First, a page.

Health Care Reform Around the Nation: July 2
Minnesota Department of Health officials on Wednesday announced that all health care providers and insurers in the state will be required to file their claims electronically in a standard format beginning in 2009, the Minneapolis Star Tribune reports.
State Health Commissioner Diane Mandernach cited a study by America's Health Insurance Plans that showed that processing electronic claims costs 85 cents each, compared to $1.58 for claims submitted on paper.
The law will apply to business-to-business transactions and those among insurers, providers and the state. In addition, worker's compensation claims, medical claims filed through automobile insurance plans, claims for chiropractors, dentists and pharmacists, and public programs all fall under the rule.
A group of payers, providers and state agencies is creating the standardized electronic claim format (Phelps, Minneapolis Star Tribune, 6/27).
Establishing a public health insurance pool would be the least costly of three options under consideration by a state committee examining proposals for expanding health insurance in New Mexico, according to a research group, the Santa Fe New Mexican reports. Each of the options would cost around $6 billion, the group found.
The committee last fall hired Mathematica Policy Research to examine the three plans. The plans include:
- The Health Security Act, which would reduce private insurance and create a publicly administered health insurance pool;
- The New Mexico Health Choices Plan, which would create a voucher system for residents to purchase private health insurance; and
- The Health Coverage Plan for New Mexicans, which would expand public health insurance while retaining some private coverage.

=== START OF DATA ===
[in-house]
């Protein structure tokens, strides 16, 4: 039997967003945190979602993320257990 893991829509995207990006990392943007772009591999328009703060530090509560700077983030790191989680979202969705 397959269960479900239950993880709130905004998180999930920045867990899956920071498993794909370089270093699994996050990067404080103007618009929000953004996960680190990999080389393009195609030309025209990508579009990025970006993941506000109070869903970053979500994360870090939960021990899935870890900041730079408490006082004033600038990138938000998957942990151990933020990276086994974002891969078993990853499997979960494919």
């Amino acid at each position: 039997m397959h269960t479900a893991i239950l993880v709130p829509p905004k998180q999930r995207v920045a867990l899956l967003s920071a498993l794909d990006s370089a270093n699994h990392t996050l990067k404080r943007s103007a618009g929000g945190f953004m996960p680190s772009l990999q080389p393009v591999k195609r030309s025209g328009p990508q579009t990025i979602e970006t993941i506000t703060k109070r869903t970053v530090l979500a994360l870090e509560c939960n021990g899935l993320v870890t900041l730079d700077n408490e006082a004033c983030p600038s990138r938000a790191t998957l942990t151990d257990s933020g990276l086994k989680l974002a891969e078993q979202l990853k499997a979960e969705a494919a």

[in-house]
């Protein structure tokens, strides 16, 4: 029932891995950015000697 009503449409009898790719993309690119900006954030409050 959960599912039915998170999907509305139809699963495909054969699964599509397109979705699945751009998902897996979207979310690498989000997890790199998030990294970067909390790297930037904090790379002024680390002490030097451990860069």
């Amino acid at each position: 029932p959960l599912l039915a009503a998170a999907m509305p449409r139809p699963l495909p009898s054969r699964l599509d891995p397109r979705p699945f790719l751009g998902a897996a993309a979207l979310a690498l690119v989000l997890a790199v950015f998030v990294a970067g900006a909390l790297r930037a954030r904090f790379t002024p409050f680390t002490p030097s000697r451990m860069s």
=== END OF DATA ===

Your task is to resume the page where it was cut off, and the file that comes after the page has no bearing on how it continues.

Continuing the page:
The New Mexico Health Choices Plan would be the most expensive option, Mathematica found.
All three proposals would increase enrollment in Medicaid and New Mexico's version of the State Children's Health Insurance Program, according to the analysis (Del Mauro, Santa Fe New Mexican, 6/21).
Oregon voters in November will decide whether to amend the state constitution to increase the tobacco tax by 84.5 cents to fund health insurance for 100,000 uninsured children, the Oregonian reports.
Democrats in the state House agreed to a ballot initiative in the form of a constitutional amendment after failing to obtain the three-fifths majority required to pass a tax increase or approve a statewide vote on a proposed law.
Only a simple majority is required to propose a constitutional amendment in Oregon (Hogan et al., Oregonian, 6/24).
A program to expand health care to all children in the state will cost more and provide coverage to many more undocumented immigrant children than previously estimated, the Seattle Post-Intelligencer reports. The program takes effect July 22.
According to state data, the program will:
- Cost $45 million, a 54% increase from a previous estimate of $29 million; and
- Provide coverage for more than 16,000 undocumented immigrant children by June 2009, compared with an earlier estimate of 6,680.
The increase is the result of an unanticipated number of noncitizen siblings of citizen children, according to Kirsta Glenn, executive director of the state Caseload Forecast Council.
The cost estimate does not take into account a $19 million offset from new federal funds, meaning the "net impact to the budget is a $6 million increase," according to Victor Moore, director of the state Office of Financial Management (McGann, Seattle Post-Intelligencer, 6/22).
The state Senate on Tuesday approved a two-year budget that includes a universal health care plan, the Milwaukee Journal Sentinel reports (Walters/Forster, Milwaukee Journal Sentinel, 6/26).
The plan would cost $15.2 billion in the first year and would be funded by a payroll tax on workers and employers (Forster/Walters, Milwaukee Journal Sentinel, 6/25).
It is unlikely that lawmakers in the state House will include the plan in their version of the budget, as it is opposed by Republicans who control the chamber, according to the Journal Sentinel (Milwaukee Journal Sentinel, 6/26).
Under the Senate plan:
- All residents would be required to have coverage, but they would choose their own physicians and health plans;
- People who move to the state would receive coverage in their first year of residence only if they were employed, with exception of children and pregnant women; and
- Residents eligible for or enrolled in Medicare would not receive coverage under the plan (Milwaukee Journal Sentinel, 6/25).